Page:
Scott Teems’s low-key thriller tries to drill through the cultural clashes of the American West, but it hits an emotional bedrock instead.
A good mystery or thriller is built on far more than a whodunit or a whydunit. It won’t matter how intriguing your setup is if you can’t make me care about seeing it resolved. If you don’t create characters whose motivations and driving forces I can understand, then you have nothing—a lesson The Quarry has clearly forgotten.
Instead, it gives us a drifter (Shea Whigham) with a vaguely mysterious background. Opening shots of a burning building and allusions to police on the lookout for him give us enough to assume the worst, but that’s about it. When we meet him, he’s passed out on the side of the road in the middle of the desert. A traveling preacher pulls over to help him, but when the preacher starts asking questions, he grows suspicious at the drifter’s reluctance to answer them.
So, he switches gears, pushing the drifter to confess his (suspected) sins. Instead, the drifter lashes out, hitting the preacher with a wine bottle, killing him. Rather than flee or own his crime, he decides to bury the body in a quarry and assume the man’s identity.
He arrives in a small, mostly Mexican border town, ready to take the preacher’s place. But it doesn’t take long before police chief, Moore (Michael Shannon), starts to suspect something is amiss and the drifter has to step even more carefully to avoid being found out. Things only grow more complicated when a couple of local boys root through the possessions in the drifter’s stolen car and find not just his bloody shirt, but also key evidence tying him to the scene of the crime.
The problem with the entire setup, however, is that at no point are you given a reason to care about any of this. Whigham’s drifter is a husk at best, an empty vessel that barely serves to move the plot forward beyond the inciting incident. You get the impression that he could vanish from the film entirely and it wouldn’t really be any worse off.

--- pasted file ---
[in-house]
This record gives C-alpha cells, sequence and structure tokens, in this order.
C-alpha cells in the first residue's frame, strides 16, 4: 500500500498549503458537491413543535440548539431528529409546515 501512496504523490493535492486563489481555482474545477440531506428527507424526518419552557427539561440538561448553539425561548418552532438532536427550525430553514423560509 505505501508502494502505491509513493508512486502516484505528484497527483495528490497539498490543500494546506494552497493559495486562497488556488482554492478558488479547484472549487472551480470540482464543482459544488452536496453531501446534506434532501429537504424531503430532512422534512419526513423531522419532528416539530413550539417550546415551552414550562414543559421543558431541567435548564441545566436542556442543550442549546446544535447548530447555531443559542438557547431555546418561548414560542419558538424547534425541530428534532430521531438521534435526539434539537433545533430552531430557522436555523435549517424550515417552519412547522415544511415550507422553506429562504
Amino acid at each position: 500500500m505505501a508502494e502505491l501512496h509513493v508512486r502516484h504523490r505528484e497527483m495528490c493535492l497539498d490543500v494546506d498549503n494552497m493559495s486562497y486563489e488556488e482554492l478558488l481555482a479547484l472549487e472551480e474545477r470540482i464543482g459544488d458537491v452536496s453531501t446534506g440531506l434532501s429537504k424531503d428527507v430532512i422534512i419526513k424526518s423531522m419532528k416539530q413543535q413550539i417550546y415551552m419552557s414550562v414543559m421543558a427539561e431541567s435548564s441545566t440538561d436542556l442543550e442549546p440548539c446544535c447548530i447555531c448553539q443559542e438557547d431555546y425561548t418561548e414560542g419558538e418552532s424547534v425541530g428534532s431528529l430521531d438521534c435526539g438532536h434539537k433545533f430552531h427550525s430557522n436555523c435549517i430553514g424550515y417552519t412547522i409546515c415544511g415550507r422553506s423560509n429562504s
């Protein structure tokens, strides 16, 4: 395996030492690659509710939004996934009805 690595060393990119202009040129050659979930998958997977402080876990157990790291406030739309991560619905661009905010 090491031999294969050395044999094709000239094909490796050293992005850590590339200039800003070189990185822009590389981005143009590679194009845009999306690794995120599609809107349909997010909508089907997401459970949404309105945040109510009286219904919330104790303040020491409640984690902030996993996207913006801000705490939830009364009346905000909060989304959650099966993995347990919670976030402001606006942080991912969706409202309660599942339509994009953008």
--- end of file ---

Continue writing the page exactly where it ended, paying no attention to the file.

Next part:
Furthermore, there’s a relationship between the chief and a Mexican woman that’s barely explored. Then there are the two brothers, about whom we know almost nothing. One is older, one is younger, the older gets into trouble with the law and takes his little brother along for the ride. But how they feel about each other and why remains something that can only be parsed out through a series of assumptions. It’s as if writer/director Scott Teems expects the mere label of “brother” to do all the emotional heavy lifting for us.
What’s truly frustrating, though, is that The Quarry really seems to have something to say, but it’s impossible to figure out what it is. More than half the characters are Mexican (only the drifter and the chief are white), which could (and should) open a conversation not just about race, but also about who we side with, who we blame, and why.
What’s truly frustrating, though, is that The Quarry really seems to have something to say, but it’s impossible to figure out what it is.
Similarly, a complex conversation about religion and who’s really best suited to preach to the masses is also rendered moot. The drifter is set up as the only successful preacher this sleepy border town has ever seen, despite a nonreligious background and speaking only English to a majority Spanish-speaking population. Instead of starting a dialogue, the choice just ends up feeling disgustingly patronizing if not colonialist.
But because every single character lacks interiority, that conversation is impossible. There’s no drama to the film’s most crucial and climatic scenes because we have no idea what anyone really wants or what drives them. The drifter is clearly traumatized or haunted by something, but that isn’t enough to make us invested in him. As a result, all we really have are Whigham’s dead-eyed stares carrying us from one scene to the next.
The Quarry is nothing short of a mess, and an aggressively, painfully dull one at that. Ultimately, sparks of joy are few enough these days without slogging through something so empty.
The Quarry hits VOD this Friday, April 17.